20. Another way to go is to Get a HELOC and purchase WHOLE LIFE INSURANCE. WHOLE LIFE INSURANCE ( to a certain limit ) can provide TAX FREE INCOME AND TAX SHELETERED INVESTMENT FOR THE FUTURE.

  21. Can some one help me? Does the national bank HELOC product has a prepayment penalty for early closing?

  22. Can some one help me? Does the national bank HELOC product has a prepayment penalty for early closing?

  23. Hi Aaron,
    If you place your mortgage in the open HELOC then there are never penalties for paying your principle.
    If you have a locked in portion plus a HELOC portion, then penalties apply to the locked in portion only.

  24. Hi..
    I need some advice. Can anyone tell me the benefits of going with an RBC Homeline versus their regular Secured Line of Credit? I really don’t want to change any of the terms and conditions with the mortgage I already have in place?

  25. Can someone please help me distinguish the pros and cons between HELOC and VRM? HELOCs offer really low interest right now but how are they calculating the interest versus the VRM or the credit card? How about the property titles – who does it belong to? What is the catch of HELOC — these days, everyone seems to jump into this bandwagon. It seems too good to be true. Thanks.

  26. Variables have guaranteed spreads to prime
    HELOCs don’t and their rate can change at the lenders whim
    I would disagree that people are jumping on HELOCs
    There are very few HELOCs around at good rates and the risk is technically higher

  27. Thanks John. Currently, our bank’s staff rate is offering at 2.5% for HELOC. Most of the staff have converted to HELOC. What other risks associated with HELOCs that would make it higher than VRMs? Would you suggest that I should stick to VRM at 4.5%? I know that some customers were pretty upset when all the banks decided to change the fixed spreads at prime from a Minus to a Plus 1% back in November. Your advise is appreciated, I’m close to renewing my fixed rate mortgage. =)

  28. I have been reading all of your comments re: HELOC VS VRM. I am wondering why no one has discussed the fact that products like M1 calculate simple interest vs. compound. I am currently a M1 member and so far I love it. I have done several calculations and my rate on a VRM would have to be pretty darn low to overcome the compound interest factor. It is so convenient and I just don’t have the time to keep shopping around for the lowest VRM rates. If I could refrain from increasing my borrowing, I will have my debt paid off in a very short time with M1. Any comments out there on this simple vs compound factor?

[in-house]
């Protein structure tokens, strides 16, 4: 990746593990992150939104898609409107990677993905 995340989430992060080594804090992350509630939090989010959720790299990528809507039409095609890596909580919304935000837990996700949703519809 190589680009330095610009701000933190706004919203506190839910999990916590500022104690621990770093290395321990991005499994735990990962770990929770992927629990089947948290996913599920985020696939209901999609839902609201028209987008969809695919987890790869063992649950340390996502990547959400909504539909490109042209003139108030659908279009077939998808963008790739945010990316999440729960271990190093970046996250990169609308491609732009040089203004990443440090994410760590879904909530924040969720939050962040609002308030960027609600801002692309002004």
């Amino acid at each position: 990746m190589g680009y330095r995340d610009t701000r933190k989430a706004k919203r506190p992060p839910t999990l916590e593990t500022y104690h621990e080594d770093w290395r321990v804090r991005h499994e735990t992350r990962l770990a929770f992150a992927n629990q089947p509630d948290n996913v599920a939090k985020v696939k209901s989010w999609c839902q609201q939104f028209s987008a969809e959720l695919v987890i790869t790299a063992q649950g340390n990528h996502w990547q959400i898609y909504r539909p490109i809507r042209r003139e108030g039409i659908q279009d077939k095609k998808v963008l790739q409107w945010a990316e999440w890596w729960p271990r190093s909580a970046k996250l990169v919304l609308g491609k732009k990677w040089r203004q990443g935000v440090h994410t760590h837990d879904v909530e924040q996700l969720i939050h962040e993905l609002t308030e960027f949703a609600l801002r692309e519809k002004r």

29. Hi Natalie. Just curious. Could you explain specifically what you mean by simple interest? I’m just learning all this stuff for our first mortgage.

  30. Hi Jenny. BAsically with compound interest you are paying interest on interest so to speak because everything dates back to when you originally borrowed. With simple interest,your interest is calculated at the end of each business day so if you happen to deposit $5000 bonus on a given day, your calculated interested that day is on what you originally borrowed minus that 5000 and this happens instantly. I don’t think I am the best one to explain this concept but there is plenty of info if you google it. I know manulife one is getting a bad rep right now because they are a bit above prime but the simple interest, I feel, makes up for it. You can check out their website for the details. I do know that National Bank is the only bank with a product similar (here in NB anyway)

  31. Hi,
    Could anybody help me on this??
    I bought this house (in langley ,bc) 2 years ago and my mortgage is locked for 5 years at 5%.Now i am thinking to refinance it just to lower the monthly payment b’coz intrest rated have gone down.I don’t want to get extra money from bank.So my question is which option is better?Refinancing my first mortgage with paying 2200$ as a penalty and i can get at 3.8% for 1 year locked for 35 years mortgage OR I should get HELOC at 4% for 25 years??Which is better.Please help me out.Thanks. I bought my house for 420000 and it’s present value is 485000.

  32. Amit
    If you’re refinancing a 5-year fixed and moving to a HELOC, variable or a 1-year to save 1%, that is risky IMO.
    The shortest term I would be inclined to go with is a 3-year fixed at Merix for 3.75%.
    This is my general feeling and not a recommendation since I don’t know your specifics. Sounds like you should probably talk to a mortgage broker/specialist.

  33. can someone tell me how is heloc different than mortgage, considering you are paying the same rate on mortgage and heloc, will you be mortgage free faster with heloc?
    if I have a 300000 mtg at 4% or if I have 300000 Heloc at 4% and I keep the payments same like 1400 a month will I be better off with HELOC(simple interest) or Mortgage(semi-annual compounding)?

  34. Mortgages can also be simple interest or compound interest. However, all mortgages are simple interest except those involving negative amortization, where the payment does not cover the interest. (If unpaid interest is added to the balance, as it is on a negative amortization loan, in future months, interest is calculated on a balance that includes unpaid interest, which makes it a compound interest loan.) Absent negative amortization, all mortgages are simple interest.